[m-dev.] dummy types with user-defined equality/comparison

Ian MacLarty maclarty at cs.mu.OZ.AU
Mon Jun 5 15:39:25 AEST 2006

On Tue, May 30, 2006 at 03:25:31PM +1000, Mark Brown wrote:
> On 29-May-2006, maclarty at cs.mu.OZ.AU <maclarty at cs.mu.OZ.AU> wrote:
> > On Mon, May 29, 2006 at 05:09:09PM +1000, Julien Fischer wrote:
> > > 
> > > Currently the compiler will abort when confronted with a dummy type that has
> > > user-defined equality or comparison.  Below are two proposals for fixing
> > > this.  Which do people prefer?
> > > 
> > > (1) Change the reference manual to say that discriminated union types
> > >     whose body consists of a single zero-arity constructor may not have
> > >     user-defined equality or comparison defined upon them.  (Plus change
> > >     the compiler to emit the appropriate error mesages.)
> > > 
> > 
> > I think this option is best, since if values of the type are restricted
> > to one zero-arity function symbol then any two values of the type must
> > compare as equal for all sound definitions of equality and comparison.
> I agree that this option is best.
> Note, however, that our intended interpretation of dummy types is not
> meant to be reflected in the value given by the type declaration.  For
> example, if the io.state type were defined as a dummy type then the
> intent is that there are many different (i.e., not equal) values.  If
> the compiler was allowed to reason that there is only one possible state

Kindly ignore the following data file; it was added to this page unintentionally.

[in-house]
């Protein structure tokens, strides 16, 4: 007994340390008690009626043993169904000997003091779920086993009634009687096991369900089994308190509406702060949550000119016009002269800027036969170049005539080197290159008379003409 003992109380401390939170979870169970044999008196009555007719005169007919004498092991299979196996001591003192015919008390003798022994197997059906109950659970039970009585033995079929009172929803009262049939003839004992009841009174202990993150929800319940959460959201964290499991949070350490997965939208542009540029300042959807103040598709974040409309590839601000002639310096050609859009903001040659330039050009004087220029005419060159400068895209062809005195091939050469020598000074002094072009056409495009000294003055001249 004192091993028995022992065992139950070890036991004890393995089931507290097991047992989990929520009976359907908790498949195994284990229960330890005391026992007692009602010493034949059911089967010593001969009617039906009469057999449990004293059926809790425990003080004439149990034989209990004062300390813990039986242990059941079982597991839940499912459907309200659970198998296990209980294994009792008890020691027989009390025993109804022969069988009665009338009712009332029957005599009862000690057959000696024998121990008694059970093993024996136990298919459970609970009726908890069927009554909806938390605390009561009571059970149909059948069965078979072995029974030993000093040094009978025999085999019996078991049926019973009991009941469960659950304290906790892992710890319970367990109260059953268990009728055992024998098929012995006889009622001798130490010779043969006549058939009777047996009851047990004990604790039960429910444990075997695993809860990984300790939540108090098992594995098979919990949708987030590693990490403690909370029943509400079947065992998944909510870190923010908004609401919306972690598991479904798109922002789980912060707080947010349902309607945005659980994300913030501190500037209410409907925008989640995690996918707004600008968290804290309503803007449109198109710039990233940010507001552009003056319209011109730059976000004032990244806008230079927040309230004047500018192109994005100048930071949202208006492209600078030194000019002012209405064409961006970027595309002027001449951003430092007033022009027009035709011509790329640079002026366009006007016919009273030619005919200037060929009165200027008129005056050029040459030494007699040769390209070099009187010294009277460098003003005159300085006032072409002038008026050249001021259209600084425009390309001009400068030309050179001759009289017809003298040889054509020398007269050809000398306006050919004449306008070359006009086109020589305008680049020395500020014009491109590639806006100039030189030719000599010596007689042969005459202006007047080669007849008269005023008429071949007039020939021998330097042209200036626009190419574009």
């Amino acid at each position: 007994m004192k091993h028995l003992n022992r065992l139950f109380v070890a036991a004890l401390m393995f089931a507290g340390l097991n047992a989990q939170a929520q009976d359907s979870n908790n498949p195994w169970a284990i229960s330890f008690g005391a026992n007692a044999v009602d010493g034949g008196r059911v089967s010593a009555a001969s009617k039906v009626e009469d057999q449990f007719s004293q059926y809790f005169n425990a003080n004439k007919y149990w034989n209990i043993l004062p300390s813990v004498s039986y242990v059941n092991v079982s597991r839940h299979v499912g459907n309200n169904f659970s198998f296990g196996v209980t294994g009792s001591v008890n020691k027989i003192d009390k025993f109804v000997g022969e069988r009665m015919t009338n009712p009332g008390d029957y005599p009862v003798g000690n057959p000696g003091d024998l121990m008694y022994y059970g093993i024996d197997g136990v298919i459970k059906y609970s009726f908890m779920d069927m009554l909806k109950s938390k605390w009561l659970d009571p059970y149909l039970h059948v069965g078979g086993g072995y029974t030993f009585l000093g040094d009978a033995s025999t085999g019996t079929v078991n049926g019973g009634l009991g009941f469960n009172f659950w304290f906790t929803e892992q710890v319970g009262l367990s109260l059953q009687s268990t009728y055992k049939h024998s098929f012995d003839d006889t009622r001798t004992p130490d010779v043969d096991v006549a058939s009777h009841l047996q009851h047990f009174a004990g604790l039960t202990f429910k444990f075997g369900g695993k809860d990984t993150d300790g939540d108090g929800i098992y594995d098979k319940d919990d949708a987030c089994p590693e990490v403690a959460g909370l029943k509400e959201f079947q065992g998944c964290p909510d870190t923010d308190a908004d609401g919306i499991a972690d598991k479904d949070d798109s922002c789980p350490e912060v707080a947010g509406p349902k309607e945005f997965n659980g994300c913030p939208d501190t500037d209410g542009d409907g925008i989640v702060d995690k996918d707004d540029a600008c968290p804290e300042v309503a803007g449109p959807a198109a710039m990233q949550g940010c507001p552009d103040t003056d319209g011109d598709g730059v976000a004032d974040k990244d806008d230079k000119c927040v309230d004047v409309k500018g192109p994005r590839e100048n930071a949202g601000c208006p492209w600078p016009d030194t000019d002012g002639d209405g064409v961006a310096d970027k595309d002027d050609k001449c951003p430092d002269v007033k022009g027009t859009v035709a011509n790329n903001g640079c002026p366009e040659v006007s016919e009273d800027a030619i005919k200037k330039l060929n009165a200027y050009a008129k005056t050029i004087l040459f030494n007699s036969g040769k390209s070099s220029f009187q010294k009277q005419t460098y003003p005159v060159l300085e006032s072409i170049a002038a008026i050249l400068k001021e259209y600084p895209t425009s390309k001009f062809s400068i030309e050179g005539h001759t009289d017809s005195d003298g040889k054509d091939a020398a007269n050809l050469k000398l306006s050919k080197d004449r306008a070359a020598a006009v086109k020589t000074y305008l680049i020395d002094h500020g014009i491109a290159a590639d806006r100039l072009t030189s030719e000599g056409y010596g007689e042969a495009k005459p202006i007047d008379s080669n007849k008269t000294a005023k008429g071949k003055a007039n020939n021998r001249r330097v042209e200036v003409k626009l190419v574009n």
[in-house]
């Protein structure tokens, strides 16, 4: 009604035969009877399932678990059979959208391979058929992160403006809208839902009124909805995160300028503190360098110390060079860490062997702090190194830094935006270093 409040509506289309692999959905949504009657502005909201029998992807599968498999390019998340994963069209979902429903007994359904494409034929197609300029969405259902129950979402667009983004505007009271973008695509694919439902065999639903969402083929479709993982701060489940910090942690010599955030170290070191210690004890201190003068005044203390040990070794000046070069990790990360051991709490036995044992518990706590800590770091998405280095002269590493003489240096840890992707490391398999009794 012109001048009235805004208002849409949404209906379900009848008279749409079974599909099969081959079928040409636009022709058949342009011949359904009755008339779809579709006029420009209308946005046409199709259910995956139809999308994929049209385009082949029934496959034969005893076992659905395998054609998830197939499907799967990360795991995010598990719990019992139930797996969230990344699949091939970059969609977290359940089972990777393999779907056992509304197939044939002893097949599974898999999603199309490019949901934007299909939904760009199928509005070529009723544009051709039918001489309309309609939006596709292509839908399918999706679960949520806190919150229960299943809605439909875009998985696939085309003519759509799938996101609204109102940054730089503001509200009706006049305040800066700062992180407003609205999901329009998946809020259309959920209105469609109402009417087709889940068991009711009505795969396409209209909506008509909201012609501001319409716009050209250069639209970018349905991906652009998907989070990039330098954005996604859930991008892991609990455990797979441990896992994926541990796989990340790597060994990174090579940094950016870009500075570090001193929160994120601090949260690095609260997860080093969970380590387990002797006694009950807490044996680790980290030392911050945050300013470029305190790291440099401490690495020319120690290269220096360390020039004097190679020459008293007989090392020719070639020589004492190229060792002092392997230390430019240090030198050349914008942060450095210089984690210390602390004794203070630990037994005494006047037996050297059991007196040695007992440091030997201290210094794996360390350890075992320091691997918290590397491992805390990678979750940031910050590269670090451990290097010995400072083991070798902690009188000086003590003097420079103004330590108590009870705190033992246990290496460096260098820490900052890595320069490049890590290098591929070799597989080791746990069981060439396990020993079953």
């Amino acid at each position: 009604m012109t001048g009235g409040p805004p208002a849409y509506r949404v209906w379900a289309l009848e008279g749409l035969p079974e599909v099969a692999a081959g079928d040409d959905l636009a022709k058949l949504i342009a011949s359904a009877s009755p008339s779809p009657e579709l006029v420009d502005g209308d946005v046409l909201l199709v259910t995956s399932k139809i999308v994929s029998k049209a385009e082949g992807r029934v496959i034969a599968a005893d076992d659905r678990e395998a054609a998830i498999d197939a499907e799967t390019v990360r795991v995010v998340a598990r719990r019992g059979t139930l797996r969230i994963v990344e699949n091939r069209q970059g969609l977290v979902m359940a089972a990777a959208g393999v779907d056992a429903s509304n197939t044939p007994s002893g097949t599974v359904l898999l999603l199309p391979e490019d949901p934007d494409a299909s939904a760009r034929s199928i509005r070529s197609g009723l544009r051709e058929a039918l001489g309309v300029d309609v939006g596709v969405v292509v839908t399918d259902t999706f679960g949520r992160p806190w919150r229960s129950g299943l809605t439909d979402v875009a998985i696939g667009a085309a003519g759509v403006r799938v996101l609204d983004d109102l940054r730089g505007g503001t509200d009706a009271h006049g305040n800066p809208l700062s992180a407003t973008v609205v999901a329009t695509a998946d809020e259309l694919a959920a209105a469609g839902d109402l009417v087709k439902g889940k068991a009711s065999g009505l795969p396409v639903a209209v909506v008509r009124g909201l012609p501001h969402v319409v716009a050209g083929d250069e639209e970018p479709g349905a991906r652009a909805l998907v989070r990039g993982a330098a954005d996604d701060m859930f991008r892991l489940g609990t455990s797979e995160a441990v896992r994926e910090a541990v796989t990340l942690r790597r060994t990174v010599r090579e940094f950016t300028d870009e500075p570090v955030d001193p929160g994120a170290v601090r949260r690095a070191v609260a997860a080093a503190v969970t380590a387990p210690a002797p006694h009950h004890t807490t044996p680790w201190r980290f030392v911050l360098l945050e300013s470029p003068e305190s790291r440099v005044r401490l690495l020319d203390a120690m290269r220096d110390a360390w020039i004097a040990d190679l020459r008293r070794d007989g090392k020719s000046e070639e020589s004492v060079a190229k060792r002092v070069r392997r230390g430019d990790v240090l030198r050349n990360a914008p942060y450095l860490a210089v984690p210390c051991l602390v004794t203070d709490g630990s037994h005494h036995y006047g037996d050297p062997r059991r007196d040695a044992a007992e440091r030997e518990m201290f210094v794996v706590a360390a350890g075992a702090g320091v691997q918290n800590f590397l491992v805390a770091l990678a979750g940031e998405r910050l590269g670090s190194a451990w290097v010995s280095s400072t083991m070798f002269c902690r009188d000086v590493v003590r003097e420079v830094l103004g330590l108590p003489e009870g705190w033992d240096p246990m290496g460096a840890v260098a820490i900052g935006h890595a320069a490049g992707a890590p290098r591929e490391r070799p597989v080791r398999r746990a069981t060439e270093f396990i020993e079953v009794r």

> of the world, then it could in theory infer that main/2 means that same
> as '='/2.  :-(
> I don't think it's urgent that we do anything about this, though.  For the
> way that dummy types like io and store are used, it is the unique inst which
> gives the important information, not the type.

I think this is a very good point.  I also think the problem is more
serious than Mark makes out.

As I understand it the common usage of dummy types would be to thread a
pair of abstract values through predicates that update some state via
side effects.  The dummy arguments allow us to make the predicate pure.
The problem is that anyone looking at the code who applies declarative
reasoning will rightfully come to the conclusion that the predicate can
never update the dummy value, since they can see that it is a unit type.  
We thus cannot reason declaratively about predicates with dummy
arguments as they are currently defined.  What's worse is there is
usually no impurity annotation on these predicates to alert us to the
fact that we can't reason about them declaratively.

The fact that the compiler doesn't reason that predicates that only
update their dummy arguments are the same as =/2 is not important.
The issue is that a human reader may do so.

I think the problem comes from the fact that dummy types are transparent
when they should be opaque.

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